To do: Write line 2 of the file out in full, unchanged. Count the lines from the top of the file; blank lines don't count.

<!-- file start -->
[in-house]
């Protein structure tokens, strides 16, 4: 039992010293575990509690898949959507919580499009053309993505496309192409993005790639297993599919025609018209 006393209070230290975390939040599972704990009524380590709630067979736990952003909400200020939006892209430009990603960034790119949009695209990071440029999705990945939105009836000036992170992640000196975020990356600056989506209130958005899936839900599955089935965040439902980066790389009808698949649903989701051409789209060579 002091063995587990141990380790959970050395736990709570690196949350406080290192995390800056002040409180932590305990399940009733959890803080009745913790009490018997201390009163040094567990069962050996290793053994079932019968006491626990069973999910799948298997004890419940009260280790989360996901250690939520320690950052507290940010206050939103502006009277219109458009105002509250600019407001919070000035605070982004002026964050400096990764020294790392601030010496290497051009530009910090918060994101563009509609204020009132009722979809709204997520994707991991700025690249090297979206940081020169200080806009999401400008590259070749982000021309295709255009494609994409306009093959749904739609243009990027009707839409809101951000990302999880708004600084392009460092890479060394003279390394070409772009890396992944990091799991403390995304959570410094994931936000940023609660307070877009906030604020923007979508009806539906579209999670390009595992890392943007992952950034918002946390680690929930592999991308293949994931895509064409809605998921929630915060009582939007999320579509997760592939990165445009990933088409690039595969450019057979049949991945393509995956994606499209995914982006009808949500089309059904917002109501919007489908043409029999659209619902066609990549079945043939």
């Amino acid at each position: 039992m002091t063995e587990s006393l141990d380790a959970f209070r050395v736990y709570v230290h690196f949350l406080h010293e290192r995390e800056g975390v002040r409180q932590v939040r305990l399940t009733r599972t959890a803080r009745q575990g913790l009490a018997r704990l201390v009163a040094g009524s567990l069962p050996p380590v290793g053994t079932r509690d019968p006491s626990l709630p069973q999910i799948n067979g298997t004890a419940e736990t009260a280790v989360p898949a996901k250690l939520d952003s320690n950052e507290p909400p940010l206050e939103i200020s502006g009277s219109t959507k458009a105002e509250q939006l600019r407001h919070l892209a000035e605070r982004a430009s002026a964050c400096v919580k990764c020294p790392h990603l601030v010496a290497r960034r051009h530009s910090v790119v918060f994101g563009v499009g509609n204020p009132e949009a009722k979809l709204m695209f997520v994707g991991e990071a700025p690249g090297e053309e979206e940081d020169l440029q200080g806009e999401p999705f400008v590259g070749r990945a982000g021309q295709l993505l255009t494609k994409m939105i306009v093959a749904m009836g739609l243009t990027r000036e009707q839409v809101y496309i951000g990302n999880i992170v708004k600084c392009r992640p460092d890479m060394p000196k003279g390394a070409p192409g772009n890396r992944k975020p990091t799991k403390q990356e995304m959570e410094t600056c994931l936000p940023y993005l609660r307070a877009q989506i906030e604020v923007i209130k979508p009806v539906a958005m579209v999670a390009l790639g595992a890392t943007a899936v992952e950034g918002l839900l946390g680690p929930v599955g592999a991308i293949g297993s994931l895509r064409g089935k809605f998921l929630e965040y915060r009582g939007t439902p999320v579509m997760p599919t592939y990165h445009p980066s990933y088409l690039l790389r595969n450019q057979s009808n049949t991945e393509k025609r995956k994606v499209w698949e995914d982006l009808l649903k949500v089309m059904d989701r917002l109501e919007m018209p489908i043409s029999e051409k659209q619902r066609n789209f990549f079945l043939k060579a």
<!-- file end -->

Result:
């Protein structure tokens, strides 16, 4: 039992010293575990509690898949959507919580499009053309993505496309192409993005790639297993599919025609018209 006393209070230290975390939040599972704990009524380590709630067979736990952003909400200020939006892209430009990603960034790119949009695209990071440029999705990945939105009836000036992170992640000196975020990356600056989506209130958005899936839900599955089935965040439902980066790389009808698949649903989701051409789209060579 002091063995587990141990380790959970050395736990709570690196949350406080290192995390800056002040409180932590305990399940009733959890803080009745913790009490018997201390009163040094567990069962050996290793053994079932019968006491626990069973999910799948298997004890419940009260280790989360996901250690939520320690950052507290940010206050939103502006009277219109458009105002509250600019407001919070000035605070982004002026964050400096990764020294790392601030010496290497051009530009910090918060994101563009509609204020009132009722979809709204997520994707991991700025690249090297979206940081020169200080806009999401400008590259070749982000021309295709255009494609994409306009093959749904739609243009990027009707839409809101951000990302999880708004600084392009460092890479060394003279390394070409772009890396992944990091799991403390995304959570410094994931936000940023609660307070877009906030604020923007979508009806539906579209999670390009595992890392943007992952950034918002946390680690929930592999991308293949994931895509064409809605998921929630915060009582939007999320579509997760592939990165445009990933088409690039595969450019057979049949991945393509995956994606499209995914982006009808949500089309059904917002109501919007489908043409029999659209619902066609990549079945043939």